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The Living Body and the Corpse— Israeli Documentary Cinema and the Intifadah

The Living Body and the Corpse— Israeli Documentary Cinema and the Intifadah raya morag Introduction: Bodies That Do Not Matter a consideration of israeli narrative, fictional films produced since the outbreak of the al-Aqsa, or second, Intifadah (2000­ 2004)1 reveals a perplexing phenomenon. Although the majority of Israeli filmmakers identify with the Left, which generally supports the Palestinians and opposes the injustice of the occupation, fictional films never deal with the reality of the occupation. It is denied. Further to this trend, despite the record number of terrorist attacks that took place during those years, most of these films repress the trauma of these attacks.2 There is nothing judgmental in this last observation. On the contrary, according to trauma discourse, repression, or inherent latency, as Caruth calls it (17), is an inevitable, necessary stage in the reaction to trauma. In Israeli narrative cinema, the trauma of the terror attack appears at most in only a few films and then as a sort of distant background to the drama.3 In the only two films produced during these years that portray families in mourning-- Nir Bergman's Broken Wings (2002) and Sabi Gabizon's Nina's Tragedies (2003), both of which met with considerable commercial success--the reason for the mourning, namely, the death of a http://www.deepdyve.com/assets/images/DeepDyve-Logo-lg.png Journal of Film and Video University of Illinois Press

The Living Body and the Corpse— Israeli Documentary Cinema and the Intifadah

Journal of Film and Video , Volume 60 (3-4) – Oct 3, 2008

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Publisher
University of Illinois Press
Copyright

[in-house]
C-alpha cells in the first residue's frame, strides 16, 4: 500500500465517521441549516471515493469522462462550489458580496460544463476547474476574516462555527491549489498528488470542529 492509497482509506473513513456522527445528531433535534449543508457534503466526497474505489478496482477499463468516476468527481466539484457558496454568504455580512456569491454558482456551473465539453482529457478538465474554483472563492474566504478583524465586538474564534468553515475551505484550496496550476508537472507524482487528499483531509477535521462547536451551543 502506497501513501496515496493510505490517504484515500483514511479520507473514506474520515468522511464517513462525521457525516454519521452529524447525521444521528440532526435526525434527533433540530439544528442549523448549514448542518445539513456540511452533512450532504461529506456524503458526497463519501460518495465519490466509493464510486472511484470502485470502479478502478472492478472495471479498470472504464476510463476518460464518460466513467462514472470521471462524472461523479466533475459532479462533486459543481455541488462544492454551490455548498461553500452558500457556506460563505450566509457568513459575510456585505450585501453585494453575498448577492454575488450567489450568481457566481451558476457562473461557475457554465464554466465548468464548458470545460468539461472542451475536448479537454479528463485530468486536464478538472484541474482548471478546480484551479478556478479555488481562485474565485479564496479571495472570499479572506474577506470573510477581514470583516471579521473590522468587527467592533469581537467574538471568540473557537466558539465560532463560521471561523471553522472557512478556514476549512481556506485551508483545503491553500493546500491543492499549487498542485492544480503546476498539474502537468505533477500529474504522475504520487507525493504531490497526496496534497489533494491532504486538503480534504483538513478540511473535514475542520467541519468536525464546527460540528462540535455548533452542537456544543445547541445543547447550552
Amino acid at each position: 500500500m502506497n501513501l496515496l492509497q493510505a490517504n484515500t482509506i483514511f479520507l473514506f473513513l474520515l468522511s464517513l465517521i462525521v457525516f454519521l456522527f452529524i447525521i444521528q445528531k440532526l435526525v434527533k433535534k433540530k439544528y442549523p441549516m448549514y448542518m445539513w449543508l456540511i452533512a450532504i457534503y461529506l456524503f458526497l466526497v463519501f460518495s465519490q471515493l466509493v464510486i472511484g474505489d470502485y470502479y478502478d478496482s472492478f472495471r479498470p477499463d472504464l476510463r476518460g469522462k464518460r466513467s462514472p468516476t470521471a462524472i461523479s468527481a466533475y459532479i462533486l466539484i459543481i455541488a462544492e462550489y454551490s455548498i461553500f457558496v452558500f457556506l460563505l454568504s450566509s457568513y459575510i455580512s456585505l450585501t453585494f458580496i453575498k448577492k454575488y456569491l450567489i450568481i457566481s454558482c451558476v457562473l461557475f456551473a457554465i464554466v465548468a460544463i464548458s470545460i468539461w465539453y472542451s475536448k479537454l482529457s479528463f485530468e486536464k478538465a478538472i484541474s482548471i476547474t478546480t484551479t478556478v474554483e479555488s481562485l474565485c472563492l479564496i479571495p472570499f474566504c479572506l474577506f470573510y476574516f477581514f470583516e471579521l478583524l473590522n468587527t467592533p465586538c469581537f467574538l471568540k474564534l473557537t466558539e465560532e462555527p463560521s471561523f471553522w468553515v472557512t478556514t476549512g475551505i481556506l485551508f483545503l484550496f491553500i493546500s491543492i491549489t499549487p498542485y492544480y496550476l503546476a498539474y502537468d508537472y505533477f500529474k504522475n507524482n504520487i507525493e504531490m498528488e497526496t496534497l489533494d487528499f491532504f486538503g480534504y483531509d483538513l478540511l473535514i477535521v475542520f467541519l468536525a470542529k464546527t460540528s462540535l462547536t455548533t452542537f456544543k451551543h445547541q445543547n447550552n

Copyright © 2008 Board of Trustees of the University of Illinois
ISSN
1934-6018
Publisher site
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Abstract

raya morag Introduction: Bodies That Do Not Matter a consideration of israeli narrative, fictional films produced since the outbreak of the al-Aqsa, or second, Intifadah (2000­ 2004)1 reveals a perplexing phenomenon. Although the majority of Israeli filmmakers identify with the Left, which generally supports the Palestinians and opposes the injustice of the occupation, fictional films never deal with the reality of the occupation. It is denied. Further to this trend, despite the record number of terrorist attacks that took place during those years, most of these films repress the trauma of these attacks.2 There is nothing judgmental in this last observation. On the contrary, according to trauma discourse, repression, or inherent latency, as Caruth calls it (17), is an inevitable, necessary stage in the reaction to trauma. In Israeli narrative cinema, the trauma of the terror attack appears at most in only a few films and then as a sort of distant background to the drama.3 In the only two films produced during these years that portray families in mourning-- Nir Bergman's Broken Wings (2002) and Sabi Gabizon's Nina's Tragedies (2003), both of which met with considerable commercial success--the reason for the mourning, namely, the death of a

Journal

Journal of Film and VideoUniversity of Illinois Press

Published: Oct 3, 2008

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